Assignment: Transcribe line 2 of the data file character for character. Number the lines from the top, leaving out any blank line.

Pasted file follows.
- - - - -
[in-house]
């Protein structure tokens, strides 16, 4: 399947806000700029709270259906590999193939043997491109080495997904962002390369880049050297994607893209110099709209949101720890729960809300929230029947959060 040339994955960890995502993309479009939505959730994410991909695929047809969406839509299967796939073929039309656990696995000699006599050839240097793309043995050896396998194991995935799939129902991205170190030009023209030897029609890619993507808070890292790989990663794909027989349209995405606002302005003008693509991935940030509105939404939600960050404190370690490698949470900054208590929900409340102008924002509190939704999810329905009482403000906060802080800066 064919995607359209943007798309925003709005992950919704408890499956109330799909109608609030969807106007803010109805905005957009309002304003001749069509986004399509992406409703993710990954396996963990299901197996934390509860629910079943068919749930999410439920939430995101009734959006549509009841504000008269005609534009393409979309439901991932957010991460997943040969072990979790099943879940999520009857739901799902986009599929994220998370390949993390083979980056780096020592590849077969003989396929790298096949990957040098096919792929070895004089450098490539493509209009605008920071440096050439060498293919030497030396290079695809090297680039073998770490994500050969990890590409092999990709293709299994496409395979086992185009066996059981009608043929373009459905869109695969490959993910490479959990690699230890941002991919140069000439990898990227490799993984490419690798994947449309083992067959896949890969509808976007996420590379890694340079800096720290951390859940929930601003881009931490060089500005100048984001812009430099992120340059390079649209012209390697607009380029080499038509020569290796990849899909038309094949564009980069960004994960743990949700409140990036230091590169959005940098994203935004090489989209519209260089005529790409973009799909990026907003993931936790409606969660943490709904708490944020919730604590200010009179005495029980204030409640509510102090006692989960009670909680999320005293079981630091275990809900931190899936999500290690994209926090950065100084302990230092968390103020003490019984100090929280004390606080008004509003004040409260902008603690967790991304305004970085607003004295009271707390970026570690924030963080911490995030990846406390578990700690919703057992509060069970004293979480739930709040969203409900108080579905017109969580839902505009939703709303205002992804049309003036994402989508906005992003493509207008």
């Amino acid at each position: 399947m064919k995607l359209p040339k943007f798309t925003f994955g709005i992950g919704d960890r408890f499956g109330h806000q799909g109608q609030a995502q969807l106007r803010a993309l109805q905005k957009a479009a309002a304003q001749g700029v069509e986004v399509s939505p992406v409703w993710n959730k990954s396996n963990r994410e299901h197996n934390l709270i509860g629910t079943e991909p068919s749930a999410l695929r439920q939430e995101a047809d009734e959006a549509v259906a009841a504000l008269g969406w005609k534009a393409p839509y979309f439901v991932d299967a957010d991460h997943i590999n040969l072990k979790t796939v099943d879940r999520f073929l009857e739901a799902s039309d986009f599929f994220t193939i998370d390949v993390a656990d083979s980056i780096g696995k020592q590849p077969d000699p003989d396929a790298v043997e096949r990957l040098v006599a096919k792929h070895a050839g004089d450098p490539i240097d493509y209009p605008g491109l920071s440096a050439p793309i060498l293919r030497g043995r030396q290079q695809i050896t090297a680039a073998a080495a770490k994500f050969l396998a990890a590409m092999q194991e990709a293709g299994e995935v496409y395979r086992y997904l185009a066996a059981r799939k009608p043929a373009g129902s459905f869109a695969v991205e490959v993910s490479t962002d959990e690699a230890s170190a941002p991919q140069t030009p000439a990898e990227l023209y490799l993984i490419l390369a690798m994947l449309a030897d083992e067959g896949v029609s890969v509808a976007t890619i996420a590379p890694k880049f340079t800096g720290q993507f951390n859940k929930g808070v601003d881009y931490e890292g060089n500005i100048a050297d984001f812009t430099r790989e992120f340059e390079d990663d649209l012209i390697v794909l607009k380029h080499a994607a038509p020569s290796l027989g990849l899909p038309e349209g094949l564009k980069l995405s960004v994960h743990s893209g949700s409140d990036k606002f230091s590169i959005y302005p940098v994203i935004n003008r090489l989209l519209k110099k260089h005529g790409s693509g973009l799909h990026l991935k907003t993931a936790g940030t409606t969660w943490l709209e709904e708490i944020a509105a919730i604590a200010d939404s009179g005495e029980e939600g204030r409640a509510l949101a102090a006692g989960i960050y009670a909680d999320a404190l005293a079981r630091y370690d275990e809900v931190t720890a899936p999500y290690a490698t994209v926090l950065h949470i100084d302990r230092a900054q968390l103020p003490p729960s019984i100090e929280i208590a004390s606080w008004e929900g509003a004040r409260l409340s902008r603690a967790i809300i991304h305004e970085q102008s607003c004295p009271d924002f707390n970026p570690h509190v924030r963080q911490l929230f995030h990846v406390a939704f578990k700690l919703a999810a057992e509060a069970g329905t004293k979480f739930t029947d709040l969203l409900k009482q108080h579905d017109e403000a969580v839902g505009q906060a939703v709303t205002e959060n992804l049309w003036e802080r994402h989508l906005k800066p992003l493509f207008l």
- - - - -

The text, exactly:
């Protein structure tokens, strides 16, 4: 399947806000700029709270259906590999193939043997491109080495997904962002390369880049050297994607893209110099709209949101720890729960809300929230029947959060 040339994955960890995502993309479009939505959730994410991909695929047809969406839509299967796939073929039309656990696995000699006599050839240097793309043995050896396998194991995935799939129902991205170190030009023209030897029609890619993507808070890292790989990663794909027989349209995405606002302005003008693509991935940030509105939404939600960050404190370690490698949470900054208590929900409340102008924002509190939704999810329905009482403000906060802080800066 064919995607359209943007798309925003709005992950919704408890499956109330799909109608609030969807106007803010109805905005957009309002304003001749069509986004399509992406409703993710990954396996963990299901197996934390509860629910079943068919749930999410439920939430995101009734959006549509009841504000008269005609534009393409979309439901991932957010991460997943040969072990979790099943879940999520009857739901799902986009599929994220998370390949993390083979980056780096020592590849077969003989396929790298096949990957040098096919792929070895004089450098490539493509209009605008920071440096050439060498293919030497030396290079695809090297680039073998770490994500050969990890590409092999990709293709299994496409395979086992185009066996059981009608043929373009459905869109695969490959993910490479959990690699230890941002991919140069000439990898990227490799993984490419690798994947449309083992067959896949890969509808976007996420590379890694340079800096720290951390859940929930601003881009931490060089500005100048984001812009430099992120340059390079649209012209390697607009380029080499038509020569290796990849899909038309094949564009980069960004994960743990949700409140990036230091590169959005940098994203935004090489989209519209260089005529790409973009799909990026907003993931936790409606969660943490709904708490944020919730604590200010009179005495029980204030409640509510102090006692989960009670909680999320005293079981630091275990809900931190899936999500290690994209926090950065100084302990230092968390103020003490019984100090929280004390606080008004509003004040409260902008603690967790991304305004970085607003004295009271707390970026570690924030963080911490995030990846406390578990700690919703057992509060069970004293979480739930709040969203409900108080579905017109969580839902505009939703709303205002992804049309003036994402989508906005992003493509207008």